Peloton Recalls Treadmills After Multiple Child Injuries—Including One Death
The recall involves the Tread+ and Tread exercise machines. It comes after the U.S. Consumer Product Safety Commission warned about the dangers of the Peloton products.
On May 5, Peloton voluntarily recalled the Tread+ and Tread exercise machines, according to a report from the U.S. Consumer Product Safety Commission (CPSC). About 125,000 products were included in the recall, and CPSC urges consumers to stop using them immediately.
The Tread—a limited invitation-only product that costs $2,495—was recalled because of "18 reports of the touchscreen loosening and six reports of the touchscreen detaching and falling," according to its recall notice. No injuries were reported in America, but people obtained minor injuries in Canada and the United Kingdom.
On the other hand, the $4,295 Tread+ was recalled because children, pets, and objects have been pulled underneath it. "A 6-year-old child recently died after being pulled under the rear of the treadmill," says the Tread+ recall notice. "In addition, Peloton has received 72 reports of adult users, children, pets and/or objects being pulled under the rear of the treadmill, including 29 reports of injuries to children such as second- and third-degree abrasions, broken bones, and lacerations."
The CPSC first issued a warning regarding the Tread+ on April 17, and they urged consumers with children at home to stop using the product immediately. Around that time, a video posted online showed a child being dragged underneath the Tread+ as they tried retrieving a ball that got sucked underneath it (thankfully, the child escaped without major injury).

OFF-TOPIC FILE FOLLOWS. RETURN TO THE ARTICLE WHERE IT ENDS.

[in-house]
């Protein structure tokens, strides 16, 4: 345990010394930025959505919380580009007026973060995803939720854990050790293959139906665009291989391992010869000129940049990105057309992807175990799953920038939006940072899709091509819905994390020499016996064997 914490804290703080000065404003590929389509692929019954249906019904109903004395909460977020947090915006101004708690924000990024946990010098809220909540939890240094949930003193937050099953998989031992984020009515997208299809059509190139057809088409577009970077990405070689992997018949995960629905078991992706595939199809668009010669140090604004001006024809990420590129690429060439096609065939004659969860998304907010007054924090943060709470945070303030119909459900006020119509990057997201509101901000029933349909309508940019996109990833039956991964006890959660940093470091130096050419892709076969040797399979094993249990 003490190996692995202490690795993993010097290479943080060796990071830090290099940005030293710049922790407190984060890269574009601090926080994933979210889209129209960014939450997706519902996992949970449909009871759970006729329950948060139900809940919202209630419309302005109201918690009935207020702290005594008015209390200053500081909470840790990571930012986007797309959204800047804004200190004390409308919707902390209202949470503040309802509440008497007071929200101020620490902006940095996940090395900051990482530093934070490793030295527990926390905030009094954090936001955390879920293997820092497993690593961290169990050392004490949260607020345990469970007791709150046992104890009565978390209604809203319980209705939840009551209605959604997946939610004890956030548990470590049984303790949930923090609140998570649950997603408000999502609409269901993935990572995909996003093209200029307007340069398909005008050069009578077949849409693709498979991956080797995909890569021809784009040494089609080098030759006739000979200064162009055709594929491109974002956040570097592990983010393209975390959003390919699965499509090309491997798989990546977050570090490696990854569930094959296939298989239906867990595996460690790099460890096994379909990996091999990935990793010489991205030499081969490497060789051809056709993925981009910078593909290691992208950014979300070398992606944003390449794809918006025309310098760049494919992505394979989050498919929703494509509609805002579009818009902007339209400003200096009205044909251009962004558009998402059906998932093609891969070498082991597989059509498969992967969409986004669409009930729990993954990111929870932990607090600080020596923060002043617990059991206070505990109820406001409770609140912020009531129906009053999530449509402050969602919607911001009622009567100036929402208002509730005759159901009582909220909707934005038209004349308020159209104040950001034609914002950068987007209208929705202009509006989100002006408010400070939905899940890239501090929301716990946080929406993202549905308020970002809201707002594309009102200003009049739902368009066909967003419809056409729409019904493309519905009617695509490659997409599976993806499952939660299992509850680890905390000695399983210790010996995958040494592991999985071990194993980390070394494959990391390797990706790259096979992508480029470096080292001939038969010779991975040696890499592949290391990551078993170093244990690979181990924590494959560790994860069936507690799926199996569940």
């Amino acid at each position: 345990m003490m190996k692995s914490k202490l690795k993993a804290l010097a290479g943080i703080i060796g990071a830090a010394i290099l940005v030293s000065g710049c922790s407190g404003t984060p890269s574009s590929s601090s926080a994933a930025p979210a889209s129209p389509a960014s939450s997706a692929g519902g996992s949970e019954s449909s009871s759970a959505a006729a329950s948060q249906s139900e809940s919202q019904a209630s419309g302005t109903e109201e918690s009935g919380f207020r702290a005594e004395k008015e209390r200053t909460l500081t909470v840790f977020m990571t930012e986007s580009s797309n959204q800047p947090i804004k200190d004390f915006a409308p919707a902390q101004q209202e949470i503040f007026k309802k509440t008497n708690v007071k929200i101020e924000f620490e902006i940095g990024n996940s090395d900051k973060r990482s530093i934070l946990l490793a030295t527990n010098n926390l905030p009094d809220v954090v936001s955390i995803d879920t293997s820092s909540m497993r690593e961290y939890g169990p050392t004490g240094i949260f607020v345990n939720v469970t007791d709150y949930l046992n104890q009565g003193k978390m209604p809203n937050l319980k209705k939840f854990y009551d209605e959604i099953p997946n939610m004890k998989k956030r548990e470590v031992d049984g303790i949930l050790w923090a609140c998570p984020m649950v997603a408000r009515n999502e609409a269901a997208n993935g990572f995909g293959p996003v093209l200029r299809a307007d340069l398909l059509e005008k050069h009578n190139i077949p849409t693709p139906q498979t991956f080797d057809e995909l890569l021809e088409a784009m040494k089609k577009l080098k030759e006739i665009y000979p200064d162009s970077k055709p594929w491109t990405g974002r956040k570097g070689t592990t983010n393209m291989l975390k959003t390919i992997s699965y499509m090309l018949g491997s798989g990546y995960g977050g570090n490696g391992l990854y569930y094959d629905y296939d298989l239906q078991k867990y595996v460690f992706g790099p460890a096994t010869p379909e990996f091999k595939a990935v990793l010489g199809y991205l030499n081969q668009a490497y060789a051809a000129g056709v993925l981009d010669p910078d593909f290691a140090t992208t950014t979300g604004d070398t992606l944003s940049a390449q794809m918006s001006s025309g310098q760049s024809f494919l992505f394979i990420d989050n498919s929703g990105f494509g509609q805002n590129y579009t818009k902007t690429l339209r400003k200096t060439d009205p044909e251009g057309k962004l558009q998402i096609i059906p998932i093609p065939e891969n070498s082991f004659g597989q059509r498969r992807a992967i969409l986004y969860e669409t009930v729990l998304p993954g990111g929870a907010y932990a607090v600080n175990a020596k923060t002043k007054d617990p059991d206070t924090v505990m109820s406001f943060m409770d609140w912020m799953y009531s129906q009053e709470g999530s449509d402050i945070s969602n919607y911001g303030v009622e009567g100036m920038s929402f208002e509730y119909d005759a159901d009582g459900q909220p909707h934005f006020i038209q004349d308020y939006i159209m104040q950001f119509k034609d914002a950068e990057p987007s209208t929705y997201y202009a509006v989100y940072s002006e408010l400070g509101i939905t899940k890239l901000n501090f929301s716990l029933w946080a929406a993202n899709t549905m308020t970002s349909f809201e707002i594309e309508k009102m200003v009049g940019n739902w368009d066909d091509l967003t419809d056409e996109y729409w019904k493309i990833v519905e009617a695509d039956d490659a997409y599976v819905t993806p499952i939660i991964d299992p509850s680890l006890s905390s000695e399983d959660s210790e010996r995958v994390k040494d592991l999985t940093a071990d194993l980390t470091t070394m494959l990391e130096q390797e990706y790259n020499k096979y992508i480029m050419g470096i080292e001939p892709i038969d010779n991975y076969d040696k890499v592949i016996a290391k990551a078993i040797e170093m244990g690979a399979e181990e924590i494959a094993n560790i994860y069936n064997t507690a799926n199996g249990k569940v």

Despite the guidance from the CPSC, however, Peloton CEO John Foley claimed that the Tread+ was safe if users followed all warnings and safety instructions. He also stated that Peloton didn't intend to recall or stop sales of the Tread+. Now Peloton has taken the opposite stance and apologized for their initial response.
"The decision to recall both products was the right thing to do for Peloton's Members and their families. I want to be clear, Peloton made a mistake in our initial response to the Consumer Product Safety Commission's request that we recall the Tread+. We should have engaged more productively with them from the outset. For that, I apologize," Foley said. He added that Peloton will "work with the CPSC to set new industry safety standards for treadmills."
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Consumers should stop using the recalled treadmills immediately, and they can contact Peloton for a full refund. If you would rather keep the treadmill, Peloton is offering other options:
- For the Tread+, Peloton will move it "free of charge to a room where children or pets cannot access the treadmill." They're also implementing automatic locking capabilities, a 4-digit passcode to unlock the machine, and other software improvements.
- For the Tread, Peloton is offering a free inspection and repair, and a timeline for these services should be given in the coming weeks, the CPSC report says.
Peloton treadmills, especially the Tread+, have become popular during the COVID-19 pandemic as families adjust to exercising at home. It resembles a normal treadmill with a motorized slat belt, but it also has Peloton's signature touch screen for virtual training.
Parents should be cautious with any kind of treadmill—not just the Tread and Tread+—around children, as they can cause serious accidents and injuries. Kids can be thrown off moving treadmills or get body parts caught in the belt. Treadmill cords also pose choking hazards for little ones.